In 1993, there was an on-air promotion on Class95. It was something called A Time For Our Children. The Class Crew had committed to the dual cause of raising funds AND awareness for The Children’s Charities Association and their clients.
Hardly anyone in the building knew nor cared about what we were doing. As a stunt, I had pledged to stay at the station for all 95 hours of that first ever “radiothon” over the weekend. And my girlfriend wondered why the hell I was doing it.
And then it began.
And, as I am sure some people had expected it would, it did not go well. The volunteers from the CCA were a long way from being overwhelmed with phone calls. It looked like we would struggle to reach our modest goal of raising $95,000.
And then it happened. The parents of a John, a young boy with special needs showed up at the reception of RCS. They had brought with them a cassette. John had heard the radiothon on the air and he had something recorded his personal message to the audience.
And when we played it, we heard an innocent child make an uncomplicated plea. To please be treated like the others.
We played that recording over the air. And in those 2 minutes and 39 seconds John changed the world. Grown men called us from their cars – barely able to control their tears as they reacted to his heart-wrenching words.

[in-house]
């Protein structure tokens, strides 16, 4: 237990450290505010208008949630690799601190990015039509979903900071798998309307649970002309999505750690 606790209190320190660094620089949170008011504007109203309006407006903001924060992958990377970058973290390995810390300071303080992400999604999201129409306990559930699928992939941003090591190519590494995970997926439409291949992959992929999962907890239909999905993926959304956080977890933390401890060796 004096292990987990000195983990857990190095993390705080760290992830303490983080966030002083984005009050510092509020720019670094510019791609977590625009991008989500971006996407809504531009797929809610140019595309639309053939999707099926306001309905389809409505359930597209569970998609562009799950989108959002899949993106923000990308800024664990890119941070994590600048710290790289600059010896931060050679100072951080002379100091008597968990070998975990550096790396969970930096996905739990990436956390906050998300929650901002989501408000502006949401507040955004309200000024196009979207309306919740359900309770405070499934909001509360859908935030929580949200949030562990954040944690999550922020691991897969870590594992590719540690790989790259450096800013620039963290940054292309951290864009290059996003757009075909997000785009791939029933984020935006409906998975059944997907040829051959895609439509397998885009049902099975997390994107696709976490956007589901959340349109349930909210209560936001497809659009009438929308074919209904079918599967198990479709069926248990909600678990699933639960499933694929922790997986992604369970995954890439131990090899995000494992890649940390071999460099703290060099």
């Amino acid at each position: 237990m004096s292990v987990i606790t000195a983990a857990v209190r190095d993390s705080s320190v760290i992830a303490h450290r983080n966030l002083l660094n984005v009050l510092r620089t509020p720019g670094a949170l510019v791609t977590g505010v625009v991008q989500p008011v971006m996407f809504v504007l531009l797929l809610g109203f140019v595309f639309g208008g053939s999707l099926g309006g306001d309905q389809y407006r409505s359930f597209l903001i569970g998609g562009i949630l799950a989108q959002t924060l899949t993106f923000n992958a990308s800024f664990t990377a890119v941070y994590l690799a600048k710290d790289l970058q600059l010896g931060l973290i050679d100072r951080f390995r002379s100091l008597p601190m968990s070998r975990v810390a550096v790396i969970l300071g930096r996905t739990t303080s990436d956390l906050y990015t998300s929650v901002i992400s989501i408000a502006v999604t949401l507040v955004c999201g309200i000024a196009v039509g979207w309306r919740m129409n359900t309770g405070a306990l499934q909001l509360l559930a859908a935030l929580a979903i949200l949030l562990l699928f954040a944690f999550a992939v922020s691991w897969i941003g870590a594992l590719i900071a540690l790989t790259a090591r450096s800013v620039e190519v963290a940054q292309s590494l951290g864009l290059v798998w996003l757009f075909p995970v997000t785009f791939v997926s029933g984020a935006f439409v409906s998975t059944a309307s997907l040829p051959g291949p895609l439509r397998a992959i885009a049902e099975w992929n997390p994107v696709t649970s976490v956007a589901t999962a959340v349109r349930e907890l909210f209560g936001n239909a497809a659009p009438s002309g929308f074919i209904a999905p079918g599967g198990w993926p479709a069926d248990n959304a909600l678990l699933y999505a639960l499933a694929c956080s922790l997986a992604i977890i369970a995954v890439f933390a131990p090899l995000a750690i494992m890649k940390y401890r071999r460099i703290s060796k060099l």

Our partner Swensen’s had set up donation booths at their restaurants. At the Orchard road branch, a man who spoke little English came up to the volunteers and donated $3000 in cash. John’s message it seemed had jumped the language barrier.
We played the recording a total of 4 times that weekend. At the end of the 95 hours, and mostly because of the recording, we had more than $980,000 in donations and pledges. And we were the talk of the town as the 95 hours came to a close.
And it was then, when our senior management showed up. They gave interviews to the press about giving back to society and doing good for the community.
The whole thing made me sick. On the Friday before, the Class crew had been silly for trying and now on the Monday after it was successful, the company had swept in, taking credit for being the hero for pulling it off.
I don’t want anyone to take what I am saying as ANY kind of political statement – because it absolutely is not. But it IS a message about management.
When it comes to success, give credit where credit is due. And if you happened to have played a part in it, you certainly deserve some recognition.
But never claim more credit than is due to you.